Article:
Monday, December 10, 2012

A Cautionary Tale

Detroit was one of my favorite destinations when I first began to travel on business. It was truly a bold, brash, bright, optimistic chrome and glass miracle of capitalism. And this essay is about how such success as Detroit once enjoyed can be wiped away in a flash of greed.

Detroit started to grow right after World War Two. Our economic engine of progress started to hum there when our focus as a country began to turn away from winning a war and toward winning the peace. Before long blue collar workers were earning enough in Detroit to buy the quintessential 3-bedroom, 2-bath home, have an average of 2.3 children and a boat at the lake house. GM, Ford and Chrysler enjoyed a virtual monopoly on auto production. GM had a more than 51% market share alone. Volkswagen and Datsun (Nissan) and M-B and Toyota weren't even on the radar. And through this growth the United Auto Workers began to clamor for ever-higher wages and benefits, which the car companies' management begrudgingly gave them. Over and over. Avoiding labor strife was management's primary objective. Just ahead of quality, as the future would unfortunately prove.

It wasn't long before the cost of producing autos grew ever more expensive in order to pay for rapidly-escalating wages and retiree benefits. Hourly wages for line production workers averaged more than $75.00 just a few years ago. GM reported that every new car it produced back then carried with it a burden of more than $1,500 to cover retiree health care costs alone. These increased costs resulted in higher sticker prices and decreased quality of manufacture. And this "perfect storm" left the door open for foreign manufacturers to gain an ever-expanding foothold. This, coupled with the fact that off-shore manufacturers had chosen to position their U.S. plants in right-to-work states, so they weren't burdened by having to pay union prevailing wages, gave them an almost insurmountable advantage.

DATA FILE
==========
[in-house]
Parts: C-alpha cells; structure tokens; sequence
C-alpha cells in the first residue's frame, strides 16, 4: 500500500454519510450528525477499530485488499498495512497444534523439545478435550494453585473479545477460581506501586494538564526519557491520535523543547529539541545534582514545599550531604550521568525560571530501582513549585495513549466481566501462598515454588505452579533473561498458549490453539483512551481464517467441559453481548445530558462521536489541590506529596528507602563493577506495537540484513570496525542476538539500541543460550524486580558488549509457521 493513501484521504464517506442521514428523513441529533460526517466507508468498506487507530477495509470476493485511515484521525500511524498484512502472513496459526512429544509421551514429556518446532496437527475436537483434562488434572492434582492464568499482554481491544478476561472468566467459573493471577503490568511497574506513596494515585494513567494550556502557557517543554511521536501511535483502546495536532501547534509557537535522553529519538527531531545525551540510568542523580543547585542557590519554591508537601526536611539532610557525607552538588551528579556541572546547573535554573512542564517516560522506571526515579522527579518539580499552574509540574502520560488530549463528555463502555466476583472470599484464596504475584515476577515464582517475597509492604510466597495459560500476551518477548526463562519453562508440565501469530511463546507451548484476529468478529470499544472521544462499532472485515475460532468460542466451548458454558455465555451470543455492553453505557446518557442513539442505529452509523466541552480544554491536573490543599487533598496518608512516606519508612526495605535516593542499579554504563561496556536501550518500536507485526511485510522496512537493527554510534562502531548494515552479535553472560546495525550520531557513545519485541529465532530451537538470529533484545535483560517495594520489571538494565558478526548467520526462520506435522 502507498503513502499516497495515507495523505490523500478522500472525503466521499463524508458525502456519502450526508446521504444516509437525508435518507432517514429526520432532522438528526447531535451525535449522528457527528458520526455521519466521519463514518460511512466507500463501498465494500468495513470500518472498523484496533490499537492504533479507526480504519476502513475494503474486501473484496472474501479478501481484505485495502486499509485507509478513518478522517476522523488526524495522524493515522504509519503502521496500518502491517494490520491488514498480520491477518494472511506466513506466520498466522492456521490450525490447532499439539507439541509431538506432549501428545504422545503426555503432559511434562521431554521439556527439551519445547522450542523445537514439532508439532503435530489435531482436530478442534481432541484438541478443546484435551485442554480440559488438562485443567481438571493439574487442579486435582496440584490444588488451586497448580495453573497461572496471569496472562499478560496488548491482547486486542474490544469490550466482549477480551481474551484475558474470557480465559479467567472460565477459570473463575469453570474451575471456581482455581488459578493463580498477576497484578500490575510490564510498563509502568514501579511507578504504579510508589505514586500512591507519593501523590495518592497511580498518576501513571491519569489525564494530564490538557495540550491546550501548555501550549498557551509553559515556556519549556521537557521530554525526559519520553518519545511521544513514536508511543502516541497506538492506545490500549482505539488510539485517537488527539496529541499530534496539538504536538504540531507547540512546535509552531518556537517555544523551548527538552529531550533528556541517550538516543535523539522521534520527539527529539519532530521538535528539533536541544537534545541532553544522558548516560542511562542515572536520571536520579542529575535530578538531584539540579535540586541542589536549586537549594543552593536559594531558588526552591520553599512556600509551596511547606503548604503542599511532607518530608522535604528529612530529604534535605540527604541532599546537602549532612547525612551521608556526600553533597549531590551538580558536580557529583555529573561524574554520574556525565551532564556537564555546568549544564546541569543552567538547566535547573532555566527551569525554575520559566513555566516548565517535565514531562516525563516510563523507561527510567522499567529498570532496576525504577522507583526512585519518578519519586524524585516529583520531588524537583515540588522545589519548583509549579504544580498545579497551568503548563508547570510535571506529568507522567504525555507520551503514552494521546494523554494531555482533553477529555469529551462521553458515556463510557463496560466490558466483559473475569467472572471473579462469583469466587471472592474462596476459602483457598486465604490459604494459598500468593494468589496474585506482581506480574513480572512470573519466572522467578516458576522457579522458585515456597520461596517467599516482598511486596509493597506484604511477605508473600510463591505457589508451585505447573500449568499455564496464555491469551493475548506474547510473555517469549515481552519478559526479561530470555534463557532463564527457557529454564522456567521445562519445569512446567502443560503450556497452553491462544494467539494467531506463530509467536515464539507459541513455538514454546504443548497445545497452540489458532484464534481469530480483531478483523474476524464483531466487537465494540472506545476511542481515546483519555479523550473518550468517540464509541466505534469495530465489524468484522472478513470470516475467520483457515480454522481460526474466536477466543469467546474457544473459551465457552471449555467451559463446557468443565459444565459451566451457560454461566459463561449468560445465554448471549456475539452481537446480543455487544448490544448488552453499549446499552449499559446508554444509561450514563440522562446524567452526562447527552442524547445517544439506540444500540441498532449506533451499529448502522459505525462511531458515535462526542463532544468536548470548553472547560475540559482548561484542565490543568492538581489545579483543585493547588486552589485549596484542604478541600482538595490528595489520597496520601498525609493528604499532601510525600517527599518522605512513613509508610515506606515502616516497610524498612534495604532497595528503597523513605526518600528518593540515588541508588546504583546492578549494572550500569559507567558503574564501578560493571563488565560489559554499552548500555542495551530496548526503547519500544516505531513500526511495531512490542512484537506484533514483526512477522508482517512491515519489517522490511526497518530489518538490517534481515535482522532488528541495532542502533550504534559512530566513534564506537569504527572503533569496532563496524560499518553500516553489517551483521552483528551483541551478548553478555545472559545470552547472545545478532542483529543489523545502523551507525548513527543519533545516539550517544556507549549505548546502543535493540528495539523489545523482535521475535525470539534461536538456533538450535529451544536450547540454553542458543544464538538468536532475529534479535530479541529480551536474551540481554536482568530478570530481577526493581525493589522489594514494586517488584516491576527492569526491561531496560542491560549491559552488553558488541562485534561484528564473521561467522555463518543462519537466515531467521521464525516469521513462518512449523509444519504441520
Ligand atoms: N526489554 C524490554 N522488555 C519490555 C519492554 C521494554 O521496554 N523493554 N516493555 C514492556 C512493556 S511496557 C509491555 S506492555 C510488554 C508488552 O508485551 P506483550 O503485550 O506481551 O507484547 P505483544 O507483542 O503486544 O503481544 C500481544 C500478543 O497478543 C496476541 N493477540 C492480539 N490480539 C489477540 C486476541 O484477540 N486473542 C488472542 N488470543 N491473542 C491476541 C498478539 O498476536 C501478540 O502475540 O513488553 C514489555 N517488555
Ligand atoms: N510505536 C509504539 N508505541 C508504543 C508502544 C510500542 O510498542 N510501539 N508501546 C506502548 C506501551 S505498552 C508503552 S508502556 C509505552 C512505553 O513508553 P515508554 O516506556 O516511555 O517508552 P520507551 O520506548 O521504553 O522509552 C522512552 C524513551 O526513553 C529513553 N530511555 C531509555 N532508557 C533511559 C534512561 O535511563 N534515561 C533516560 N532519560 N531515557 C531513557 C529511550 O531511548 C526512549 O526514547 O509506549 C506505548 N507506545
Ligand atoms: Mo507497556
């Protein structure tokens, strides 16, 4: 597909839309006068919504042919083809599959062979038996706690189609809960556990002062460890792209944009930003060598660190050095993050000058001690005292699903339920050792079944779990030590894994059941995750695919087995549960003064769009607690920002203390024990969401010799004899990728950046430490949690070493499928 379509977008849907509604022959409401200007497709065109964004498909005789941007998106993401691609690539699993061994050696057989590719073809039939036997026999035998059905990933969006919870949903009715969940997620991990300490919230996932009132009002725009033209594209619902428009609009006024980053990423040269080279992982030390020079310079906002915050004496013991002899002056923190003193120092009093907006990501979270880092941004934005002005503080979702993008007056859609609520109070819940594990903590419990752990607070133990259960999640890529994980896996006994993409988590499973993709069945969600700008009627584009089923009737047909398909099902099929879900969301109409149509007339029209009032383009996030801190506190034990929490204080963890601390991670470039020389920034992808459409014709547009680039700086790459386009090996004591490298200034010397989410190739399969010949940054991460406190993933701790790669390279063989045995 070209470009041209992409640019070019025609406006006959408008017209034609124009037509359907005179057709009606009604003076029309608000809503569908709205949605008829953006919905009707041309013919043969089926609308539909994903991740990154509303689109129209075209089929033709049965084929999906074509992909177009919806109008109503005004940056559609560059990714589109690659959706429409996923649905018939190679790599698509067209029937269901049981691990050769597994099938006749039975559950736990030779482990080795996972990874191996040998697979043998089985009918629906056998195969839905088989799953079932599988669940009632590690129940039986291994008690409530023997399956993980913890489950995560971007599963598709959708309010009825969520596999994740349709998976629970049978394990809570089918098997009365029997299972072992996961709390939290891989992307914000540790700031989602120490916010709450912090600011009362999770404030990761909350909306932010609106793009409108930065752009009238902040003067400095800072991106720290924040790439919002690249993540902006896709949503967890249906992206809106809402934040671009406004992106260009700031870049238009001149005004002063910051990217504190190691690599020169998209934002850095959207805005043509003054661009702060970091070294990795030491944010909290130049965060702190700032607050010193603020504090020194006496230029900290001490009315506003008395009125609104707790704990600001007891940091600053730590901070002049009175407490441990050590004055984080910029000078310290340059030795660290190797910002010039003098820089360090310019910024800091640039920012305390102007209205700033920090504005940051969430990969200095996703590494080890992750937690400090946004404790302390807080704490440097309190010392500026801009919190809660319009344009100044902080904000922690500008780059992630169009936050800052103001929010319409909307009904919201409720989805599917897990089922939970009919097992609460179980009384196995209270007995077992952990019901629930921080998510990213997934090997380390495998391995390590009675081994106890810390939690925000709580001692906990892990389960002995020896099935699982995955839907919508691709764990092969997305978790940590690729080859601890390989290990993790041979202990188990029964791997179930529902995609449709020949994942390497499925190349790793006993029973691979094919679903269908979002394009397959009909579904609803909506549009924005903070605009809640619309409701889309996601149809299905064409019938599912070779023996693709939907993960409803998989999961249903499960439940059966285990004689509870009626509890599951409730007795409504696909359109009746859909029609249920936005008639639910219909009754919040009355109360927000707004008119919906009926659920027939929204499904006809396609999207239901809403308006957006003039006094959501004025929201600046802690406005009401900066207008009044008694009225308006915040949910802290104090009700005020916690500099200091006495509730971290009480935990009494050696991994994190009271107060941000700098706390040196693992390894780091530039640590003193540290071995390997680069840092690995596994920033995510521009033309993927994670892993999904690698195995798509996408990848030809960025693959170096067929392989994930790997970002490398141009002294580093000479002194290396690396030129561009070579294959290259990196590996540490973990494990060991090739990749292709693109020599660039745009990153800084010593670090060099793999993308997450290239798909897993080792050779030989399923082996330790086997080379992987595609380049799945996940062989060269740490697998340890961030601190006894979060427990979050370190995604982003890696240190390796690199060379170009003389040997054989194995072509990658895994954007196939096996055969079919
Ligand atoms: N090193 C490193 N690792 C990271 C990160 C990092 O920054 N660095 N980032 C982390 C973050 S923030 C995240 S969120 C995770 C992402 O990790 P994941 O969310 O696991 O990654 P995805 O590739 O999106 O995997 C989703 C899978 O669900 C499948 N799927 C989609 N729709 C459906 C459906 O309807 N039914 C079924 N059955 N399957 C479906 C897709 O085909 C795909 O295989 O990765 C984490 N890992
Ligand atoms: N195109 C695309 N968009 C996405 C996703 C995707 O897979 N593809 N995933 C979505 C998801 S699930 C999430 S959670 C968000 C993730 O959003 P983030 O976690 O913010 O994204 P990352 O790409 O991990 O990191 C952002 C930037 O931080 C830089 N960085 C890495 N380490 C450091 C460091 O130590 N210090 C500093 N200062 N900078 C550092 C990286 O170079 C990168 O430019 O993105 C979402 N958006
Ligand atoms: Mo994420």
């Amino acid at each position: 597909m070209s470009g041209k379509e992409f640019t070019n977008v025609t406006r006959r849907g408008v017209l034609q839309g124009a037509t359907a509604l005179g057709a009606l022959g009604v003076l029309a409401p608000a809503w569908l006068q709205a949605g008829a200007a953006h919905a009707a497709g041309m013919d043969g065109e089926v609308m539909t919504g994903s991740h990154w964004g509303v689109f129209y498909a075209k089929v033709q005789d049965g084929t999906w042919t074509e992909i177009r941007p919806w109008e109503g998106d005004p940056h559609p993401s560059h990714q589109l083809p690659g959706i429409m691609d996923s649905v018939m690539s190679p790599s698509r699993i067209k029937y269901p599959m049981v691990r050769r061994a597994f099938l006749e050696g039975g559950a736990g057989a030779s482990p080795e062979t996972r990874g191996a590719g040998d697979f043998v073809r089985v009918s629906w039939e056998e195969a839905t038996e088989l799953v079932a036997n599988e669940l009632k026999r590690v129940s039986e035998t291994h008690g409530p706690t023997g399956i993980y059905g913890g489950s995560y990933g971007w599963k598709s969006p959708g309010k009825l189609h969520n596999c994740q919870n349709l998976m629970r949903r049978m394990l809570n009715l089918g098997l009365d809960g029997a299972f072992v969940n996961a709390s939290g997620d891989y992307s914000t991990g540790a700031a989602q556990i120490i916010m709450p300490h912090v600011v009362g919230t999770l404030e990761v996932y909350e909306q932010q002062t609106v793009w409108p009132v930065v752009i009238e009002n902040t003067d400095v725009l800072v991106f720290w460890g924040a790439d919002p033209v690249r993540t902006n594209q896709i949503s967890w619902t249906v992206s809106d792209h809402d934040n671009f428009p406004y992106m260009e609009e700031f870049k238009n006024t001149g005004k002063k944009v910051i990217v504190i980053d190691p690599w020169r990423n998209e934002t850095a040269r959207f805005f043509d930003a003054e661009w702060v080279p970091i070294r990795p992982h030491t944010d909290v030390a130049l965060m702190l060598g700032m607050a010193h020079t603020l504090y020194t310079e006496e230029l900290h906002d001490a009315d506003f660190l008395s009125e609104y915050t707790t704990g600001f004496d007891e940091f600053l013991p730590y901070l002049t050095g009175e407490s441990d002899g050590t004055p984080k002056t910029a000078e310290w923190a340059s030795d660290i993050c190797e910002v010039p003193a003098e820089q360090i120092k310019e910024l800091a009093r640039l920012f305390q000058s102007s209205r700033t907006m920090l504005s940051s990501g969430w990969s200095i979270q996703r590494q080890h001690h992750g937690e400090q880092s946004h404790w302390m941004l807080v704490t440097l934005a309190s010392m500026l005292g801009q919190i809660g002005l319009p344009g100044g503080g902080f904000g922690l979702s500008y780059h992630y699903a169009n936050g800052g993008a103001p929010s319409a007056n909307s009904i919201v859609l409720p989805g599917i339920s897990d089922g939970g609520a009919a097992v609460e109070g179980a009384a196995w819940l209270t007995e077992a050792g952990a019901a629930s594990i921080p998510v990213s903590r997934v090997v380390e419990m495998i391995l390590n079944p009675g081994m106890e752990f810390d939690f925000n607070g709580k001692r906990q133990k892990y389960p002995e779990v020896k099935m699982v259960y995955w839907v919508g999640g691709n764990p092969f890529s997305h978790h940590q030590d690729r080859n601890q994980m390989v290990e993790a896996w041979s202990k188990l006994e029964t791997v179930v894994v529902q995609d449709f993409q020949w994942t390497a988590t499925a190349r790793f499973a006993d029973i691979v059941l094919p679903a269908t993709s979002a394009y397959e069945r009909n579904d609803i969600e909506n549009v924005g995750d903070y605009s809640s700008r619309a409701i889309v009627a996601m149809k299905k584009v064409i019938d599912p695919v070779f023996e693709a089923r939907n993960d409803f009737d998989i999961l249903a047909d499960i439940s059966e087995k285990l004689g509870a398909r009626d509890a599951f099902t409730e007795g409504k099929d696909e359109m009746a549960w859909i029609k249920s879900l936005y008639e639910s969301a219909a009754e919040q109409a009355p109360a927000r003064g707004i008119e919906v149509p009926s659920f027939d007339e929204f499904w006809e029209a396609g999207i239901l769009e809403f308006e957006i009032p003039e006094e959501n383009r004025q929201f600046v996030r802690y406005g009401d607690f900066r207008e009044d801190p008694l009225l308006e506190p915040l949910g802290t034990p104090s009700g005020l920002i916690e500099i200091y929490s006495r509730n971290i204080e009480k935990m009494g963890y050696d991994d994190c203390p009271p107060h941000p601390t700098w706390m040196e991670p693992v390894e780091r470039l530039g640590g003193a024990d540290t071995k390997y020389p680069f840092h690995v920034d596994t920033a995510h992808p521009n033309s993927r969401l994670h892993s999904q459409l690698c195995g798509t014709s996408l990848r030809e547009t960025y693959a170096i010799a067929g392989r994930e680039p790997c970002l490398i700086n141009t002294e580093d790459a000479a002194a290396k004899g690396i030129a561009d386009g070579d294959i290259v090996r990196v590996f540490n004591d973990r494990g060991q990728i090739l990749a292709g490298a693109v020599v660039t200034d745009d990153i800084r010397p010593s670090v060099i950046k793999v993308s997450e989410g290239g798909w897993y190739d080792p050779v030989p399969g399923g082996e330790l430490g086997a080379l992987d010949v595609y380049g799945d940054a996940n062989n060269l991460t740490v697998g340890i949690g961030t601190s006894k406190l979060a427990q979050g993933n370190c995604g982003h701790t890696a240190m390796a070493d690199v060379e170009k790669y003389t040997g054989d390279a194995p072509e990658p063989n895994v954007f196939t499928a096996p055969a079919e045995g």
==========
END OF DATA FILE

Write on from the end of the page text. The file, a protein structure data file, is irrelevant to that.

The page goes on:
The bloom was coming off Detroit's bush. What had been a modern, bustling city was dying. The Big Three were running out of money. And of time. Ford chose to hire a new CEO and to borrow everything it possibly could, $25 Billion as it turned out, to weather the impending nightmare. It even borrowed $100 Milliion on the value of its iconic "Blue Oval" symbol. GM and Chrysler took a different tack. They came to D.C. with their hats in their hands and begged the Government to bail them out. 
Mitt Romney, who had run for President in 2008, counseled against it, preferring rather to permit the companies to go through an orderly, managed bankruptcy. He believed that this process would enable the car companies to abrogate their overly generous labor contracts, thus leaving the taxpayers on the hook for less. President Obama chose a different tack. He appointed Steve Rattner as Car Czar. Interestingly, Rattner's previous job was as a sports reporter for the New York Times (!). Oh, and as a fund raiser for the Democrat National Committee. But I repeat myself. Obama started by firing GM's Chairman (can presidents do that?). He then seized the two companies from their bond and stockholders and redistributed their primary ownership to the UAW.

Let me say that again. Since stock trading first began under a spreading Oak tree in the front yard of Independence Hall back in the mid-1700's, corporate bondholders have been sacrosanct. They get paid first in the event of a bankruptcy. And then stockholders. And then unsecured lenders. And then vendors. And lastly, employees. Obama unconstitutionally turned all of that on its ear with the auto bailout. And we as taxpayers are still paying for that illegal folly today.